Monday, 7 April 2008

Medical Miracle: Repaired kidneys the new hope

April 7, 2008
By Syed Akbar
A group of Japanese doctors has been removing cancerous kidneys from patients, repairing them on the surgical table and then transplanting them in people, whose kidneys have stopped functioning. This is a medical miracle as the diseased kidneys, which otherwise find their way in hospital surgical wastes, have been saving the lives of kidney-failure patients.
And Indian doctors say this Japanese medical practice could be replicated in the country to meet the acute shortage of donor kidneys. India has one of the stringent organ transplantation Rules and cadaver transplantation is still seen as a taboo here. But doctors say it will take some time for Indian health experts to make the Japanese practice an Indian reality.
"Kidney repair is quite possible and 'repaired" kidney can be used for transplant. From oncology perspective, if a cancer kidney is to be used for transplant, the tumour should be small, less than 4 cms. If the cancer size is big, it makes it impossible for transplantation," says Dr Vijay Anand P Reddy, director of Apollo Cancer Hospital.
But there's a warning attached to the repaired kidney transplantation. The tumour may recur in the rest of the kidney.
Dr Shiro Fujita of the Department of Urology, Uwajima Tokushukai Hospital, Ehime, Japan, one of the pioneers of "kidney repair" technology, however allays the fears of the Indian doctors and patients. Says Dr Shiro, "graft survival rate of restored kidney transplantation appears to be comparable to that of deceased kidney transplant when donor age and multiple previous transplants are taken into account. As far as donors/patients and recipients understand the risks and benefits, restored kidneys will be a last resort, a novel source of renal allografts in countries where the deceased donor is scarce".
Dr Shiro and his team obtained between January 1991 and September 2006, 42 kidneys from 38 patients. The lesions were removed and repaired outside (ex vivo), then transplanted.
"One, five and 10-year patient survival rates of restored transplant patients were 92.9 per cent, 79.3 per cent and 63.8 per cent, respectively. The graft survival rates of restored kidney transplant patients were 78.6 per cent, 51.8 per cent and 42.7 per cent, respectively for these years. There were no recurrence of small renal cell carcinomas.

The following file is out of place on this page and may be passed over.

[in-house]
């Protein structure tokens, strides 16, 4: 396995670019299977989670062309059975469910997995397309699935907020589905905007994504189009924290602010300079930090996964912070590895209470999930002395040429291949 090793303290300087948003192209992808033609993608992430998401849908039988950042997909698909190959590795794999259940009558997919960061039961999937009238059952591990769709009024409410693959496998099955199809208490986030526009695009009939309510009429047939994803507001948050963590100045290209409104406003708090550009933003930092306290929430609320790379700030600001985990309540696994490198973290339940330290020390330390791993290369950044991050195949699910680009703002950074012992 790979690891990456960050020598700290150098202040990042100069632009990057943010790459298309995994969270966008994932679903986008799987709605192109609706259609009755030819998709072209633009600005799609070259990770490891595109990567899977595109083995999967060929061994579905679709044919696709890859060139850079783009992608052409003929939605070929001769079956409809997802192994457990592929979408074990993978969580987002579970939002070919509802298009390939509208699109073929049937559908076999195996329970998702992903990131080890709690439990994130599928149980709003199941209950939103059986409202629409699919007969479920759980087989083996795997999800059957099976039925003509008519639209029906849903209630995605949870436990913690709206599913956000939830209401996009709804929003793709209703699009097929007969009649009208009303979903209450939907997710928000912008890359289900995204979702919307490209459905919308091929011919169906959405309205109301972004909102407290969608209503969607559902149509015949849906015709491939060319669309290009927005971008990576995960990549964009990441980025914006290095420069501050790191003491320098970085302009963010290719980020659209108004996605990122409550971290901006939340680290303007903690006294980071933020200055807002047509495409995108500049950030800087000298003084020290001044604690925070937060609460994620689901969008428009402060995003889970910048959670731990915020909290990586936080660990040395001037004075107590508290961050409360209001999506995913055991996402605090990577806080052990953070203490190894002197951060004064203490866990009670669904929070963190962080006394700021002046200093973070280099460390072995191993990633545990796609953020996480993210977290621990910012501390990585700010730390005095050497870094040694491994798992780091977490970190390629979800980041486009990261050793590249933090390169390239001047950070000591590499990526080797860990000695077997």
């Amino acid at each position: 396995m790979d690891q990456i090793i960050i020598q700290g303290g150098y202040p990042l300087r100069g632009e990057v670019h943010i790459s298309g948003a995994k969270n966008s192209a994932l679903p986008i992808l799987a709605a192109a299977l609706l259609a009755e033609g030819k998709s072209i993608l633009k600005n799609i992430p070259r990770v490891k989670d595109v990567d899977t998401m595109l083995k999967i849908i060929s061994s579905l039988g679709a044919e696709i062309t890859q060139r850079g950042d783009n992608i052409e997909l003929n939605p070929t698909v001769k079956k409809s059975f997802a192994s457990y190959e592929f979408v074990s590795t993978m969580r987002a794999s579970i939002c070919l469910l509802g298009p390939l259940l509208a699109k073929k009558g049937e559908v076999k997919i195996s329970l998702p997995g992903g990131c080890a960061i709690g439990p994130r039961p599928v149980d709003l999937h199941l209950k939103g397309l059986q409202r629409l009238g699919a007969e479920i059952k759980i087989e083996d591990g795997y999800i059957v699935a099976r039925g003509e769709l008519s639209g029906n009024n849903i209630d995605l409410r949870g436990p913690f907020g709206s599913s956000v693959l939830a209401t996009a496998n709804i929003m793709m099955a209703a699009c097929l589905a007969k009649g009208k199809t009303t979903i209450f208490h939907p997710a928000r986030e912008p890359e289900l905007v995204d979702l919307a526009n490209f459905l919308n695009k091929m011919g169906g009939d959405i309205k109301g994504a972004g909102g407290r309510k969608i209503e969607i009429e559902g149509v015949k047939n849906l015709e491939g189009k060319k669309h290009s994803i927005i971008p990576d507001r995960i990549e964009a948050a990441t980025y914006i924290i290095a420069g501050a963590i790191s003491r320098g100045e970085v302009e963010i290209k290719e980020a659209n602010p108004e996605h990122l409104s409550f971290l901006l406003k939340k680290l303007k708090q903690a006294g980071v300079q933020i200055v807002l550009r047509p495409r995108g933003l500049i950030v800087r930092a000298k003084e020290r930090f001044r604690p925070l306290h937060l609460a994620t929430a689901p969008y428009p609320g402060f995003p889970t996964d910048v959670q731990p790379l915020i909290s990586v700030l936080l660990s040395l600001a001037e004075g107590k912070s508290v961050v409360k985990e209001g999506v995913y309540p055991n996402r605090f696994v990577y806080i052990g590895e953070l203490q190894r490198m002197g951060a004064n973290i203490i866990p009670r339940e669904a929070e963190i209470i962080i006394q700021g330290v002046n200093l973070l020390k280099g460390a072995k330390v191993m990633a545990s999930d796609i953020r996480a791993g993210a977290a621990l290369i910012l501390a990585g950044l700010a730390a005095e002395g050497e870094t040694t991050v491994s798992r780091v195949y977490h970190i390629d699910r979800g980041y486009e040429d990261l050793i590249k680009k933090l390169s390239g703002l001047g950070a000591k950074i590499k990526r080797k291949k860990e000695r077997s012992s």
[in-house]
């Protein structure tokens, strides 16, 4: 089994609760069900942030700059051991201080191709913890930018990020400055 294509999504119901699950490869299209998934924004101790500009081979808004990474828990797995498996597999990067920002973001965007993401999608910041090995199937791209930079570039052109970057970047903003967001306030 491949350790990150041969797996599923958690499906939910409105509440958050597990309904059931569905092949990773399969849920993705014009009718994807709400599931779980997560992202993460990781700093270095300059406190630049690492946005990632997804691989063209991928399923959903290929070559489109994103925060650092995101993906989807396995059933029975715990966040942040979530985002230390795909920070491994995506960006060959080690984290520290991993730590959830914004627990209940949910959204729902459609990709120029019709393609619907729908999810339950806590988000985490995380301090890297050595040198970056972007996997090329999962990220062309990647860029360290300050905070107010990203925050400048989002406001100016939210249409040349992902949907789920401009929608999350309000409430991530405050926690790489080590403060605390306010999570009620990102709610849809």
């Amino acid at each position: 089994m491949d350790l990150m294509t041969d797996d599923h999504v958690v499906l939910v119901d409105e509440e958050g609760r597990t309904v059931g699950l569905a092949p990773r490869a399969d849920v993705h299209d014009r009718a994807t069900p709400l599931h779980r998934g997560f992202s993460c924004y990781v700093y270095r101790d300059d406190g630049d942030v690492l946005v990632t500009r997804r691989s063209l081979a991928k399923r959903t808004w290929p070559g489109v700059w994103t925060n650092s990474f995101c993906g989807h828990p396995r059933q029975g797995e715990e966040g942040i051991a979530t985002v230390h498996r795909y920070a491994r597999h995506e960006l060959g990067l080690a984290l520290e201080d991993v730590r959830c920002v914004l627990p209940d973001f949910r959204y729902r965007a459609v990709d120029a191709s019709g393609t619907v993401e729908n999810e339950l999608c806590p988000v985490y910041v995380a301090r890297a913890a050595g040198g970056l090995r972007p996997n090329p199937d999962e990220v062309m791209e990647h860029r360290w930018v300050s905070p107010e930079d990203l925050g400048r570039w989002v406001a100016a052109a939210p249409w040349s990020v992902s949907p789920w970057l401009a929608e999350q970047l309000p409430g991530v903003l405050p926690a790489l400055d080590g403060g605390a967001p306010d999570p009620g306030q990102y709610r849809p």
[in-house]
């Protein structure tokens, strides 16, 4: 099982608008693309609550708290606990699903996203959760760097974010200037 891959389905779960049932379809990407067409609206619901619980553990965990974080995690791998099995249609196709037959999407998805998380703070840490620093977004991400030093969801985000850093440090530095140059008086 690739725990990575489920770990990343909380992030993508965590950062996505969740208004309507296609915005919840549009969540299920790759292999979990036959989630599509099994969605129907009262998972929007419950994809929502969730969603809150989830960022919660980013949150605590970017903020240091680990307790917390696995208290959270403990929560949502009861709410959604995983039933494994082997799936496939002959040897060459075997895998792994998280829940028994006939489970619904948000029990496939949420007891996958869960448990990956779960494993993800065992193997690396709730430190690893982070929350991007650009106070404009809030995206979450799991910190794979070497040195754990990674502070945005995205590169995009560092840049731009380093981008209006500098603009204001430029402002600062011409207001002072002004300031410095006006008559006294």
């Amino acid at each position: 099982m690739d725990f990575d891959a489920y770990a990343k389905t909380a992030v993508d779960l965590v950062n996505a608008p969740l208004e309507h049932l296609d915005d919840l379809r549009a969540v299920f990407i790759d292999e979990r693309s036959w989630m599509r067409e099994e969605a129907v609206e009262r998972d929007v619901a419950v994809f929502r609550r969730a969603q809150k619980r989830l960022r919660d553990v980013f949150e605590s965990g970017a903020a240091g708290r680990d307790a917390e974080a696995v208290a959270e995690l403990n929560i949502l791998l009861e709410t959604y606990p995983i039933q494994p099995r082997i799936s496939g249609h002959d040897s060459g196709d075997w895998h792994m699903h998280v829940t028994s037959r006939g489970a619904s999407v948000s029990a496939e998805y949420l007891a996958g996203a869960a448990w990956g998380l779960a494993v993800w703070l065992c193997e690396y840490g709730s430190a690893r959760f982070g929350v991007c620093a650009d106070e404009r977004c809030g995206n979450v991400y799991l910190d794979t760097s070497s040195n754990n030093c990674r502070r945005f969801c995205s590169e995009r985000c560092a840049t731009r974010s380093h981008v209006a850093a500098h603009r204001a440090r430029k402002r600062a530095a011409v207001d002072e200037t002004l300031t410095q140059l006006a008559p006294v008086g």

There was one recurrence of ureteral cancer in the transplanted kidney 15 months after operation," Dr Shiro told this correspondent.
Dr Ch Subba Rao, head of the department of urology, King George Hospital, Visakhapatnam, agrees with Dr Shiro. He says repaired kidneys are possible
in certain cases in India too. "It may prove to be helpful in a state of organ shortage, but the disadvantage is the possibility of donor disease recurrence. It is going to bring down the cost of kidney transplantation."
"Because of the grave shortage of deceased kidney allografts in Japan, we have embarked on a new source of organs; restored kidneys from living patients," Dr Shiro said.
Senior urologists like Dr V Raja Gopal, however, feel that the Japanese technology cannot be replicated in India. "It is very difficult to replicate the method in a country like India. It is very risky and is associated with a lot of complications in the kidney transplant recipient.
It will be much more expensive with high risks involved. This kind of work reported from Japan has not been reproduced elsewhere in the world. In a country like India, it is not going to be answer to organ shortage," he argues.
The Japanese technology is not cost effective, points out nephrologist Dr T Ravi Raju. "Since kidney repair and transplantation are done together. Both have advantages and disadvantages. It is not cost effective". The team led by Dr Shiro has opened a sort of debate among Indian doctors on the need to introduce such a system in India where the waiting list for kidney donation is quite high.
"Urologists encounter not only patients in need of renal transplantation, but also patients who need nephrectomies. This is because we came up with the idea of using kidneys destined to be discarded to those in need of renal transplantation. Instead of autotransplantion of kidneys with aneurysms or small renal cell carcinomas after back table repair, we transplanted the kidneys into third party recipients as an innovative practice," Dr Shiro said.

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